Templemore and Culmore are certainly Gaelic names but they kind of mark the end of the old Derry City area if you know what I mean, as do places like Gransha and Ballymagorry, but on the whole the local place names (if “townland” is too specific a term) for the central Derry area, (indeed out to and including Leafair, Bloomfield, Meadowbank and Irish Street etc) are generally English in character. Even the “Bogside” area (actually a much smaller area than is now encompassed by the term) is decidedly lacking in Gaelic place names despite it being a traditionally Catholic/Gaelic/Irish area; Hogg’s Folly, Lecky Road, Meenan Field, St Colomb’s Wells, New Road etc., if there are Gaelic “townland” names for these areas I for one would be delighted to hear of them.

  • GGN

    Harry,

    Follow the link!

  • Harry Flashman

    I will, but just to assist me what is the precise definition of a townland? I understand that my idea of it might not be precise.

  • Paddy Matthews

    Townlands are units of land which have legally-defined boundaries – below the level of (civil) parishes, baronies and counties.

    The old Corporation area of Derry consisted of three whole townlands (Londonderry, Edenballymore and Cloughglass) and parts of three others (Ballymagowan, Creggan and Pennyburn) on the city side, and one whole townland (Clooney) and parts of two others (Gobnascale and Tamnymore) on the Waterside.

    If you go to http://www.osni.gov.uk/index/mapstore/admin_boundaries.htm and go down to the “Local Government District Maps, 1974” you can download maps showing townland boundaries.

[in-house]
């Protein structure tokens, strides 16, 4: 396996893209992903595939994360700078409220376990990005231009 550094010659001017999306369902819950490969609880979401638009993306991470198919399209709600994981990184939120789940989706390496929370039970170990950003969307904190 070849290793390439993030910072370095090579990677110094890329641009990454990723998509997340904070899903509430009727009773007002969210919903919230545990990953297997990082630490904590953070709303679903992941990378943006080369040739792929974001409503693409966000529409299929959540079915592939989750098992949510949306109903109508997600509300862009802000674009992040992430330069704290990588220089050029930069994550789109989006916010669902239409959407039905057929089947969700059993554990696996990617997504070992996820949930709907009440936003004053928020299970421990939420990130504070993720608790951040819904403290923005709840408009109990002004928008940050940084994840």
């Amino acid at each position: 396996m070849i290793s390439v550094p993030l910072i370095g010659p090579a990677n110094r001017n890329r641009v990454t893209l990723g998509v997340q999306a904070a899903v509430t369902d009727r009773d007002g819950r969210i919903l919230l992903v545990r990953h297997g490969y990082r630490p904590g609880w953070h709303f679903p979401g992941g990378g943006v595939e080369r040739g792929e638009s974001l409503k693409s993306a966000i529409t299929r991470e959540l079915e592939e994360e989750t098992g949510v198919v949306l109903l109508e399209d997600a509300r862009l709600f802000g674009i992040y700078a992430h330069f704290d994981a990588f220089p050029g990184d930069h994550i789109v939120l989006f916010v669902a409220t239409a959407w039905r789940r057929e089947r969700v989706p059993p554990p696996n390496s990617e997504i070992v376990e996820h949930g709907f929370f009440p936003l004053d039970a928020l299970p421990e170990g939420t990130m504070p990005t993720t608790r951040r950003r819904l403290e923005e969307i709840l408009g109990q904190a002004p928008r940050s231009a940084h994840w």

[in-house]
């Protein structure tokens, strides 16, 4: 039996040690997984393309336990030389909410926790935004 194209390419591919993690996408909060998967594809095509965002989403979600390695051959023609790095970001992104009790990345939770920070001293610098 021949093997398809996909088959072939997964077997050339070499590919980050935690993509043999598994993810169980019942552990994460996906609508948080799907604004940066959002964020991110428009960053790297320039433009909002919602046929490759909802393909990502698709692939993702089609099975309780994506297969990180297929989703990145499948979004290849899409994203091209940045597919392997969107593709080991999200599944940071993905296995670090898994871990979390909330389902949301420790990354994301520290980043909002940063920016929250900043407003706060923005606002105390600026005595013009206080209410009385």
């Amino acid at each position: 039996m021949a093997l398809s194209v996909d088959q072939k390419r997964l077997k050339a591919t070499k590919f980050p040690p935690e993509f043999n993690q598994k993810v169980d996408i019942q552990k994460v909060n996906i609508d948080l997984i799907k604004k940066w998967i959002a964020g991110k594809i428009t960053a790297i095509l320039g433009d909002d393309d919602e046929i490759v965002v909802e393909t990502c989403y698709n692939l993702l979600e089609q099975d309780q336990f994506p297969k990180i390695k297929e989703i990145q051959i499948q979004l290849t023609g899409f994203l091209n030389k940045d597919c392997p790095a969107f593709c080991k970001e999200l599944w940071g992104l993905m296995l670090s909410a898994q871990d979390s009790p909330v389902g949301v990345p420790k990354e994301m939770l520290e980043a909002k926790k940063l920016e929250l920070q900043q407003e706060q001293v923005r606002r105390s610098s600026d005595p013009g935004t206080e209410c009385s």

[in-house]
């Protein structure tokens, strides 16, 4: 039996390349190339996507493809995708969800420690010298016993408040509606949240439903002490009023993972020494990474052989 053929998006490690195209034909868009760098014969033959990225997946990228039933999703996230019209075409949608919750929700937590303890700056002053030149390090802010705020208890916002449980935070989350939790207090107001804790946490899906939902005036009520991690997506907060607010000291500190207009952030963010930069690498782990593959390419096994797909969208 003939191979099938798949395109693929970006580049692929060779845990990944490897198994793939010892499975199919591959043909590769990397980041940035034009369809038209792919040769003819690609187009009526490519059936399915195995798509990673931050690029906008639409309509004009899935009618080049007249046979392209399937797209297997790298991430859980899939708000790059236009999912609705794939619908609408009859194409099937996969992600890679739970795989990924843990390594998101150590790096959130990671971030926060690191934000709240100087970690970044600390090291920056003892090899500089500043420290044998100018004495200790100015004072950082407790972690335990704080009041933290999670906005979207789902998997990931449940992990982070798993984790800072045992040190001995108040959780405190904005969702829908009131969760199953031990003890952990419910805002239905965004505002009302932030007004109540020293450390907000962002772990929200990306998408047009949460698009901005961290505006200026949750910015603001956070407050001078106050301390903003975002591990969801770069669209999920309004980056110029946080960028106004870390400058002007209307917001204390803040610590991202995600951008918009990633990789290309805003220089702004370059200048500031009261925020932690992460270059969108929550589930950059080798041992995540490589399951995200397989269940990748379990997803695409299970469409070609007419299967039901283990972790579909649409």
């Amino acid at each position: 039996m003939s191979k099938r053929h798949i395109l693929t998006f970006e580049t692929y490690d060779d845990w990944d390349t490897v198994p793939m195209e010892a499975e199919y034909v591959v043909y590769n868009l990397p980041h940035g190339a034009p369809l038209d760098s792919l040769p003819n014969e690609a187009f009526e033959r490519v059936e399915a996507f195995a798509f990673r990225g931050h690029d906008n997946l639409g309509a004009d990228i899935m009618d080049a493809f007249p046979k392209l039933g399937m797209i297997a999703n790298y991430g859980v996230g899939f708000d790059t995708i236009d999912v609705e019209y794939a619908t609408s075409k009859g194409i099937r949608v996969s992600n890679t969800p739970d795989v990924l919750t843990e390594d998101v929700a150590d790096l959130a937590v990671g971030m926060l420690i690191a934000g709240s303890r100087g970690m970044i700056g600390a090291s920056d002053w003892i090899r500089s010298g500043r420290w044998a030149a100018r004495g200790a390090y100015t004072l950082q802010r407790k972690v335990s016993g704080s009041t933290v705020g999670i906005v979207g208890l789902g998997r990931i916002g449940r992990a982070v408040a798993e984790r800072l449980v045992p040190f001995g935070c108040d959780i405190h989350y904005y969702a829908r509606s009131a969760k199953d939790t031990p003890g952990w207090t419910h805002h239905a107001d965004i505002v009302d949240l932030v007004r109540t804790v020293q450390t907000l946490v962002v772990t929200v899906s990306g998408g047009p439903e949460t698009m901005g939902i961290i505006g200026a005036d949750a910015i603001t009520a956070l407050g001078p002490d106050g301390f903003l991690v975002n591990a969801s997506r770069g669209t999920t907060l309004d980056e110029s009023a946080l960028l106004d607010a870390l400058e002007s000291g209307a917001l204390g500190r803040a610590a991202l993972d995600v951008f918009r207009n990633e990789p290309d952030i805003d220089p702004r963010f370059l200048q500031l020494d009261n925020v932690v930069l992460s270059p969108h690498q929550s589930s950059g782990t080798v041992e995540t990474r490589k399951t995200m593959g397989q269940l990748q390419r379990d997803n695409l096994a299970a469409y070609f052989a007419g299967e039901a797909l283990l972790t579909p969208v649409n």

• dub

    Harry,

    Gobnascale, Altnagelvin, Shantallow and Creggan for example, sre very old townlands in Derry City Area, not just names of post war housing estates. I think your idea of townlands in Derry City Area is of small parts of land, whilst in the Derry City area, they can be quite large. Townlands are the smallest units of land in Ireland, below parishes which are themselves below baronies. There are about 64,000 on the whole island and confusingly they can vary in size from less than 10 acres to thousands of acres. Templemore would be the name of the parish that covers all of the cityside, Clondermot likewise for the Waterside. The Bogside area would mostly be in the townland of Edenballymore. See this for townlands in part of cityside area:

    http://www.creggancountrypark.com/uploads/WHO OWNED CREGGAN_20081023114847.pdf

    names of all townlands in the parish of Templemore:

    Ballougry Ballynashallog Edenballymore Sheriff’s Mountain
    Ballyarnet Cloughglass Elagh More Spring Hill
    Ballymagowan Coshquin Killea Spring Town
    Ballymagrorty Creevagh Lower Londonderry Termonbacca
    Ballymagrorty or White House Creevagh Upper Mullennan White House or Ballymagrorty